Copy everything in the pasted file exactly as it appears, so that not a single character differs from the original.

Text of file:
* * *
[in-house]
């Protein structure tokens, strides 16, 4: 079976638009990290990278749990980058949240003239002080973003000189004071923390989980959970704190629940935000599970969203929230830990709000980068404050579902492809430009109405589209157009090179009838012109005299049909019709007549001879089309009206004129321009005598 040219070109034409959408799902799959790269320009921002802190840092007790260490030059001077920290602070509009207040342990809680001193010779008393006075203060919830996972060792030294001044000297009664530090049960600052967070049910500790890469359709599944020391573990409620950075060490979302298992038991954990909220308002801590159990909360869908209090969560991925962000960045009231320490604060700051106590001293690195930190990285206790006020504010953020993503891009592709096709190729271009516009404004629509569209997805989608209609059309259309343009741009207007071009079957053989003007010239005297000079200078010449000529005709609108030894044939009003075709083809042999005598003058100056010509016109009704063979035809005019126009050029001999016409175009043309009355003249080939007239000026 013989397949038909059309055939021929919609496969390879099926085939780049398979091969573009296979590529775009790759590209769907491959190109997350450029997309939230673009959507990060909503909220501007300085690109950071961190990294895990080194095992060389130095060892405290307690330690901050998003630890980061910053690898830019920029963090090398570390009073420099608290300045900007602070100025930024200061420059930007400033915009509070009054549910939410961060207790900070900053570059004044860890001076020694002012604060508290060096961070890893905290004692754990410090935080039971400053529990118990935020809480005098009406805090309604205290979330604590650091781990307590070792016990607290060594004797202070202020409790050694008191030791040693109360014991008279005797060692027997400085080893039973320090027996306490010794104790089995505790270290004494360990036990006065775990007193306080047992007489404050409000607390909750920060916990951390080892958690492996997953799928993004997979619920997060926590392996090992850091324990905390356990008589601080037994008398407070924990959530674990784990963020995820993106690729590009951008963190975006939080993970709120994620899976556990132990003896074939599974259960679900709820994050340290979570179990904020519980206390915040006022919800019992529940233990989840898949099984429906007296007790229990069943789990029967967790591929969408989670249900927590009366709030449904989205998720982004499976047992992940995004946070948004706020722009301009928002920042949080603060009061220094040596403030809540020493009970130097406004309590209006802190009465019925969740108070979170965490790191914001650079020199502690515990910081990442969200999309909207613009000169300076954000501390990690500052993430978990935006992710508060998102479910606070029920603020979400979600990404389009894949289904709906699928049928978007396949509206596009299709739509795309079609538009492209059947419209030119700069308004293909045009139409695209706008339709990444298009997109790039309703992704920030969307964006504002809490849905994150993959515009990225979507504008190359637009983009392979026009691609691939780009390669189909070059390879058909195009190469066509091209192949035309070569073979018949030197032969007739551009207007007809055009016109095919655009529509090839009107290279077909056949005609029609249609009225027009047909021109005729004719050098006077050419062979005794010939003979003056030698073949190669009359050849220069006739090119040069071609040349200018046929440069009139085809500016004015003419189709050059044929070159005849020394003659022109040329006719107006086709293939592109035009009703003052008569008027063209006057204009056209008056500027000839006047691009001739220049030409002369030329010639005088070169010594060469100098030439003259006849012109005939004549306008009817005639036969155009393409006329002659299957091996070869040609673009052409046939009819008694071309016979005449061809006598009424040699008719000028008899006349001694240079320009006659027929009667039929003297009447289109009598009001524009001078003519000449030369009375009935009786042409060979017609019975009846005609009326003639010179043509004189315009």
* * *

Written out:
[in-house]
């Protein structure tokens, strides 16, 4: 079976638009990290990278749990980058949240003239002080973003000189004071923390989980959970704190629940935000599970969203929230830990709000980068404050579902492809430009109405589209157009090179009838012109005299049909019709007549001879089309009206004129321009005598 040219070109034409959408799902799959790269320009921002802190840092007790260490030059001077920290602070509009207040342990809680001193010779008393006075203060919830996972060792030294001044000297009664530090049960600052967070049910500790890469359709599944020391573990409620950075060490979302298992038991954990909220308002801590159990909360869908209090969560991925962000960045009231320490604060700051106590001293690195930190990285206790006020504010953020993503891009592709096709190729271009516009404004629509569209997805989608209609059309259309343009741009207007071009079957053989003007010239005297000079200078010449000529005709609108030894044939009003075709083809042999005598003058100056010509016109009704063979035809005019126009050029001999016409175009043309009355003249080939007239000026 013989397949038909059309055939021929919609496969390879099926085939780049398979091969573009296979590529775009790759590209769907491959190109997350450029997309939230673009959507990060909503909220501007300085690109950071961190990294895990080194095992060389130095060892405290307690330690901050998003630890980061910053690898830019920029963090090398570390009073420099608290300045900007602070100025930024200061420059930007400033915009509070009054549910939410961060207790900070900053570059004044860890001076020694002012604060508290060096961070890893905290004692754990410090935080039971400053529990118990935020809480005098009406805090309604205290979330604590650091781990307590070792016990607290060594004797202070202020409790050694008191030791040693109360014991008279005797060692027997400085080893039973320090027996306490010794104790089995505790270290004494360990036990006065775990007193306080047992007489404050409000607390909750920060916990951390080892958690492996997953799928993004997979619920997060926590392996090992850091324990905390356990008589601080037994008398407070924990959530674990784990963020995820993106690729590009951008963190975006939080993970709120994620899976556990132990003896074939599974259960679900709820994050340290979570179990904020519980206390915040006022919800019992529940233990989840898949099984429906007296007790229990069943789990029967967790591929969408989670249900927590009366709030449904989205998720982004499976047992992940995004946070948004706020722009301009928002920042949080603060009061220094040596403030809540020493009970130097406004309590209006802190009465019925969740108070979170965490790191914001650079020199502690515990910081990442969200999309909207613009000169300076954000501390990690500052993430978990935006992710508060998102479910606070029920603020979400979600990404389009894949289904709906699928049928978007396949509206596009299709739509795309079609538009492209059947419209030119700069308004293909045009139409695209706008339709990444298009997109790039309703992704920030969307964006504002809490849905994150993959515009990225979507504008190359637009983009392979026009691609691939780009390669189909070059390879058909195009190469066509091209192949035309070569073979018949030197032969007739551009207007007809055009016109095919655009529509090839009107290279077909056949005609029609249609009225027009047909021109005729004719050098006077050419062979005794010939003979003056030698073949190669009359050849220069006739090119040069071609040349200018046929440069009139085809500016004015003419189709050059044929070159005849020394003659022109040329006719107006086709293939592109035009009703003052008569008027063209006057204009056209008056500027000839006047691009001739220049030409002369030329010639005088070169010594060469100098030439003259006849012109005939004549306008009817005639036969155009393409006329002659299957091996070869040609673009052409046939009819008694071309016979005449061809006598009424040699008719000028008899006349001694240079320009006659027929009667039929003297009447289109009598009001524009001078003519000449030369009375009935009786042409060979017609019975009846005609009326003639010179043509004189315009």